As Dining Services prepares for renovations in the coming years, some students are curious about the lack of vegetarian options, and want to push for more.
Freshman environmental sciences major Raina Schlueter, of Alton, Illinois, is a vegetarian and feels as though Dining Services does a good job with meat-free foods, but there is still room for improvement.
“I would say there’s more than enough breakfast options, but as far as dinner options, there’s not as many,” Schlueter said.
Schlueter also mentioned that most of the food labeled “vegetarian” is just food that has no meat, or food that she can tell was prepared with meat.
Freshman undeclared major Emmylou Pruitt, of Alton, Illinois, is vegetarian as well, although she admitted she doesn’t stick to it as strictly as some do, so she has an easier job of finding food that works for her.
“I’m mainly vegetarian, but I make exceptions occasionally, like eating fish, probably about once a month, so I’m technically pescatarian,” Pruitt said. “And because of that, I can usually find something that’s good.”
Pruitt and Schlueter also raised concerns about cross-contamination, which is when vegetarian foods are prepared with the same kitchenware as non-vegetarian foods, leading to the food no longer being completely vegetarian. For example, a food worker might use a knife to cut meat, and then use the same knife to chop vegetables.
“If there was a vegetarian burger alternative at Boss Burgers, that might be tricky because of the grill, because they’re already grilling meat on there,” Schleuter said.
Although Pruitt is not as strict about her vegetarian diet, she could see how the problem might be worrying for some.
“It’s not a big deal for me personally, but I know other people who would be very upset if there was meat accidentally in their food, like people who are vegetarian for dietary reasons,” Pruitt said.
Director of Dining Services Dennis Wobbe said cross-contamination is one of the reasons there may not be as many vegetarian options as some students want.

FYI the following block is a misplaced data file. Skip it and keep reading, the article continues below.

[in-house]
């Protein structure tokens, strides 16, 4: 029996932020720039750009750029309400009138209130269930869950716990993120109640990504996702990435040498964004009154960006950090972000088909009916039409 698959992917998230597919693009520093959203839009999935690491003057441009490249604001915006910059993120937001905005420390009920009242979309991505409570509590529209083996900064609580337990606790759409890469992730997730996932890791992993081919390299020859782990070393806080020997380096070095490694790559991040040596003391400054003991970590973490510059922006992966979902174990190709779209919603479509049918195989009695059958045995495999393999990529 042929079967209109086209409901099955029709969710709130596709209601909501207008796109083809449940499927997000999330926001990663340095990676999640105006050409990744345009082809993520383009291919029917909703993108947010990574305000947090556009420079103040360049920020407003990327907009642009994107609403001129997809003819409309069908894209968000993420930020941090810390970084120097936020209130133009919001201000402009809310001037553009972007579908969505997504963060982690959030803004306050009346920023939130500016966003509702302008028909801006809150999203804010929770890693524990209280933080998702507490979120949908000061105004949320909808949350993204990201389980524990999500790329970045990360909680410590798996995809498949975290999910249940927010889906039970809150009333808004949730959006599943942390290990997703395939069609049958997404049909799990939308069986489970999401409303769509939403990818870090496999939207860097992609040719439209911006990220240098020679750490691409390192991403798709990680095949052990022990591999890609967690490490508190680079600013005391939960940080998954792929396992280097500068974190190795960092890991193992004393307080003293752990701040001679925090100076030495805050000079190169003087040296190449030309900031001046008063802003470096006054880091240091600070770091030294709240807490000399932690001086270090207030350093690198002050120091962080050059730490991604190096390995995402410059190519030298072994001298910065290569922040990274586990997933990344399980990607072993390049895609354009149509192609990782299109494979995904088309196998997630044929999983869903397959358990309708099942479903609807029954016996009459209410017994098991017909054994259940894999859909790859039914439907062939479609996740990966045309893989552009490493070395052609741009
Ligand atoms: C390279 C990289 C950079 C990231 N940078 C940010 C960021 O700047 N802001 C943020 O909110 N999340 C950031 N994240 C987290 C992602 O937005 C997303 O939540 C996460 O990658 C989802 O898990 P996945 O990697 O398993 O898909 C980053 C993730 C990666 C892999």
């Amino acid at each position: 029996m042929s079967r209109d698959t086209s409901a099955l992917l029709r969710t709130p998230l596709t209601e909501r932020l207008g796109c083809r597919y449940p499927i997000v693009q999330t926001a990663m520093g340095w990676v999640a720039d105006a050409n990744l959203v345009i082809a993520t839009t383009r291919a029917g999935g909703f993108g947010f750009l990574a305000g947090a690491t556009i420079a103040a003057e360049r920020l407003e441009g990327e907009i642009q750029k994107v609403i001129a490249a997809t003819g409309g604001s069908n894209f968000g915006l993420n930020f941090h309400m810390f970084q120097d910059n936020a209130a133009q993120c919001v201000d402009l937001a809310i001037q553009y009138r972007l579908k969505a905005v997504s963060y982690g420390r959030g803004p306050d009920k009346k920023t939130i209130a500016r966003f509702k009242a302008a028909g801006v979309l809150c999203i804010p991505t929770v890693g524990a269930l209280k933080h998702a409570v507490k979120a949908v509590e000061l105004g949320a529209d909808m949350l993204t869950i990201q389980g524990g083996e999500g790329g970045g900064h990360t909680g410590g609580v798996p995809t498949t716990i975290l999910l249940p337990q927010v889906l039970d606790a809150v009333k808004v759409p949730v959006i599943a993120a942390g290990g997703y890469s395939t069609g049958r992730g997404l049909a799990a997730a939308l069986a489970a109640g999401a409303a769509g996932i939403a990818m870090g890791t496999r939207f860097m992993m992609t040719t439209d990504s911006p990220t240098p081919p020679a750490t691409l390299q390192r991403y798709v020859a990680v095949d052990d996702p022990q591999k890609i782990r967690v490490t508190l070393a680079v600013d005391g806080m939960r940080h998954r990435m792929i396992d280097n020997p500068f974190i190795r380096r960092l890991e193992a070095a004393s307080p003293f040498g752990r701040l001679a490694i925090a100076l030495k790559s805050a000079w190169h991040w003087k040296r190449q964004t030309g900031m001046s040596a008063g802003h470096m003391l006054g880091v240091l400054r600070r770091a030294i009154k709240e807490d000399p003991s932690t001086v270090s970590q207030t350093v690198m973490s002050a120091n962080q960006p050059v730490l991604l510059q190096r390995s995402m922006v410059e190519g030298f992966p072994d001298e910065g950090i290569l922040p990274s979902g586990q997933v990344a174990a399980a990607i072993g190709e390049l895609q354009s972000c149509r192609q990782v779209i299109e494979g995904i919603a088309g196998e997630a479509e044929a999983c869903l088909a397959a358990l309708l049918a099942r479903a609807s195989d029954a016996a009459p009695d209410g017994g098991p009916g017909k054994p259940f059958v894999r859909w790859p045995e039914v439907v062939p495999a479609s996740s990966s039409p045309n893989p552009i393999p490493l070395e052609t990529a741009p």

“Actually, contamination is the main reason that we don’t have a veggie burger at Boss Burgers now,” Wobbe said. “The french fries there are safe as a vegan option, though they did not used to be.”
Wobbe said that Dining Services also takes precaution when dealing with certain food allergies.
“Although some of our foods are made without gluten, we don’t label them as gluten-free because someone with a severe sensitivity might react to it due to cross-contamination,” Wobbe said.
Wobbe also said there are many changes coming to Dining Services in the future, and they will involve some new vegetarian options, such as a section meant specifically for vegetarian and gluten-free foods to control cross-contamination better.
“People love the idea of a salad bar section, but we’d rather get away from some of the buffets and instead have an attendant making and prepping salads because we can stop contamination from other customers,” Wobbe said.
Although she was excited for these changes, Schlueter had some ideas for how to address the issues vegetarians currently face at SIUE. One of Schlueter’s solutions is for dining workers to receive training on how to handle vegetarian foods.
“They could probably do more, like maybe a night where all the employees are told how to handle vegetarian options safely and prevent contaminating it,” Schlueter said.
For more information or any questions about dining options at SIUE, contact the Director of Dining Services Dennis Wobbe at email@example.com.